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Investigation into sortals and object individuation in preverbal infants
Jill de Villiers
Bachelor of Arts
Sortals, Object perception, Infant cognitive development, Virtual experiment, Looking time, Individuation, Food catagorization
Sortals are concepts that provide specific principles of identity and individuation that allow objects to be represented differently from one another. Previous work has demonstrated that infants possess early developing principles of individuation related to the sortels OBJECT, HUMAN and LIVING THING (Xu, 2007a). The present study examined whether infants possess individuation principles related to a hypothesized sortal FOOD using the standard between- and within-subjects object individuation methodologies. A sample of 96 health full-term 8- to 13-month old infants were recruited and tested virtually using Lookit. Infants watches a series of pre-recorded videos and were randomly assigned to either a set of edible priming videos containing ostensive communication signals related to preferential edibility or a control set of priming videos. Infants were also randomly assigned to either see an impossible text display (1-fruit) or possible test display (2-fruit). Independent t-test results indicated that infants in the edible priming group did not look longer at the impossible (1-fruit) test display than infants in the control group. Additional independent t-test results indicated that 12-13 month old infants do not look longer at impossible (1-fruit) test display than at the possible (2-fruit) test display, contrary to results from previous studies (Stavans et al, 2019; Xu, 2007a). These null results are discussed in the context of the new push to virtual developmental science and the current replication crisis in infant cognitive development research.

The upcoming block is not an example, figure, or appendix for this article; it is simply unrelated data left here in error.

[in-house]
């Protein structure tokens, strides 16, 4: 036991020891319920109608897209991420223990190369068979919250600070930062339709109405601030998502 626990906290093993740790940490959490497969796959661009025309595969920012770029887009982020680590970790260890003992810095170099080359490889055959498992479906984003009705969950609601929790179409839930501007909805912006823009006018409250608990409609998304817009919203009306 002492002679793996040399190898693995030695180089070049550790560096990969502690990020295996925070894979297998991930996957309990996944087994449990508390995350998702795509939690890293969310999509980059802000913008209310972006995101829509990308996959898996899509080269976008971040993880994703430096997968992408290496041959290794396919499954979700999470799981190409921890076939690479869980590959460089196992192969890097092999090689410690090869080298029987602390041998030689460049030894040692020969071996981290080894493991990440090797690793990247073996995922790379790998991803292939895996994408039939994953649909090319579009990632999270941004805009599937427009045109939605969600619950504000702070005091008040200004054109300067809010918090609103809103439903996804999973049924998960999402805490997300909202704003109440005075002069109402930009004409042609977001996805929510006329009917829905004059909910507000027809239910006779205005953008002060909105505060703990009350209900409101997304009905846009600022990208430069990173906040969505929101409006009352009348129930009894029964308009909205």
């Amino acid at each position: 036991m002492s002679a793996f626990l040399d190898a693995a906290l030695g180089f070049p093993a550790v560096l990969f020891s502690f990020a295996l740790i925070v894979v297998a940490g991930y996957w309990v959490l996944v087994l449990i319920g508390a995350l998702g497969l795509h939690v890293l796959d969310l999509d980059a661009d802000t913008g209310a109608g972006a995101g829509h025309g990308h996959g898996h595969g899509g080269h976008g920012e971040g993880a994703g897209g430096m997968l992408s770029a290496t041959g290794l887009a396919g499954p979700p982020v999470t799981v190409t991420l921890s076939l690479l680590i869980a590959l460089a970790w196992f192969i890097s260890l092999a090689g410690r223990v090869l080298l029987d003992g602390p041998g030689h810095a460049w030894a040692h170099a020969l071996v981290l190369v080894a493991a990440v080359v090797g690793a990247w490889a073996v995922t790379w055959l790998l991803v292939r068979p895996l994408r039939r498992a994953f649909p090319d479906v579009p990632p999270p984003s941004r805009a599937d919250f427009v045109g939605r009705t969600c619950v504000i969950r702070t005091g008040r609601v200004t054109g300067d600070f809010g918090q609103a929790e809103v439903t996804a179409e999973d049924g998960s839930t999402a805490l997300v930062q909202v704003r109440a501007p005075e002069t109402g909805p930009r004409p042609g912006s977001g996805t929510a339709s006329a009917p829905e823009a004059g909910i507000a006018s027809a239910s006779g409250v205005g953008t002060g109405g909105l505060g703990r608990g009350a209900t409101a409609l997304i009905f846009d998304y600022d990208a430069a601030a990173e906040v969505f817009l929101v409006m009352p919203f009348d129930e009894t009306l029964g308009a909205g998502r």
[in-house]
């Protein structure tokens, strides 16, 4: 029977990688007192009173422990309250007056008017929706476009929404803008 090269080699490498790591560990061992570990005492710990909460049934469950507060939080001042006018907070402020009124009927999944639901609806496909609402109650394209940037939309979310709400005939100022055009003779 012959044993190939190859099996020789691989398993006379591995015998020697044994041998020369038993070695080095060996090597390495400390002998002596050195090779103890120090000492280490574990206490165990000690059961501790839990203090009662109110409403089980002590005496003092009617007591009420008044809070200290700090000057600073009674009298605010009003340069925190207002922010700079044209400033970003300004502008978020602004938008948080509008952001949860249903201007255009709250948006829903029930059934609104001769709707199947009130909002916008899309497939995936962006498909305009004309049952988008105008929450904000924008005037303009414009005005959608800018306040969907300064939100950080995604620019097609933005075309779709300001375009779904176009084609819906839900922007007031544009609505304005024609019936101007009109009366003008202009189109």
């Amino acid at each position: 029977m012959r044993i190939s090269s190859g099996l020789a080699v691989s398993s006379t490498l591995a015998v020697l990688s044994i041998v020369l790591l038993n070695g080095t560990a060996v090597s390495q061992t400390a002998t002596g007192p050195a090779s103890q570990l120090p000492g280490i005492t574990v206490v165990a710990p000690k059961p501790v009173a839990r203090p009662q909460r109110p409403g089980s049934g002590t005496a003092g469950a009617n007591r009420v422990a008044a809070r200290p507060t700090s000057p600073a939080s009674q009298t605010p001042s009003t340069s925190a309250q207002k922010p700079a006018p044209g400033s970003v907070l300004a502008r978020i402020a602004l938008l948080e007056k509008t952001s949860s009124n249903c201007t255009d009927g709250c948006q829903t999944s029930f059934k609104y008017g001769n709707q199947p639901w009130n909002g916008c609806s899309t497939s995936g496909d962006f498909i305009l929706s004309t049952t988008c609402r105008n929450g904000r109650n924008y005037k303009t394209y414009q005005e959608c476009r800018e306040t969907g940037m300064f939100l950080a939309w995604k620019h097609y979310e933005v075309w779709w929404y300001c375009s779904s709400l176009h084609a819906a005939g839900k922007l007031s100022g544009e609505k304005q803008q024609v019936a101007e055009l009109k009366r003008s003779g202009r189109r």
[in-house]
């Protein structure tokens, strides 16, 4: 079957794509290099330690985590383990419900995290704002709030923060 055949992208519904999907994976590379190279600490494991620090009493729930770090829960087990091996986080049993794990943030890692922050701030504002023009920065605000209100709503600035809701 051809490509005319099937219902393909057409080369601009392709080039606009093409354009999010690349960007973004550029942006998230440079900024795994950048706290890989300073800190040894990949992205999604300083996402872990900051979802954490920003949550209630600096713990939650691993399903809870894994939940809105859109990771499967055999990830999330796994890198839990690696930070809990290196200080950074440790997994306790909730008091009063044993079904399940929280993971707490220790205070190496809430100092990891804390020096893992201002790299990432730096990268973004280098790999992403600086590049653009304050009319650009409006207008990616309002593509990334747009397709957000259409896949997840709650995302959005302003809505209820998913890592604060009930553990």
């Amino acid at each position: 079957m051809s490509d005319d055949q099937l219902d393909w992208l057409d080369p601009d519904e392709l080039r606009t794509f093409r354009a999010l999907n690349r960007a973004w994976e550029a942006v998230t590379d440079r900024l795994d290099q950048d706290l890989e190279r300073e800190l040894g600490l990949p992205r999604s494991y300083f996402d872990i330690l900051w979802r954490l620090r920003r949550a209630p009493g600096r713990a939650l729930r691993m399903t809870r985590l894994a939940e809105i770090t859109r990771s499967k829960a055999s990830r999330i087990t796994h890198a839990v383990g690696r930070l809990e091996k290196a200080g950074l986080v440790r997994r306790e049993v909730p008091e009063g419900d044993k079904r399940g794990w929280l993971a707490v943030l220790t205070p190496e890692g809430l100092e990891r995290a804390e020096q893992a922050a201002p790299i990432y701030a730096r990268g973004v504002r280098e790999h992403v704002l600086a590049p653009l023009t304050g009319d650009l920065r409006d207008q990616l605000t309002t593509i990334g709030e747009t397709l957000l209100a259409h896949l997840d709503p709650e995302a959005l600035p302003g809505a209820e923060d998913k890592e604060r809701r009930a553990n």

©2021 Jenna Lea Croteau.
Croteau, Jenna Lea, "Food for thought : an investigation into sortals and object individuation in preverbal infants" (2021). Honors Project, Smith College, Northampton, MA.
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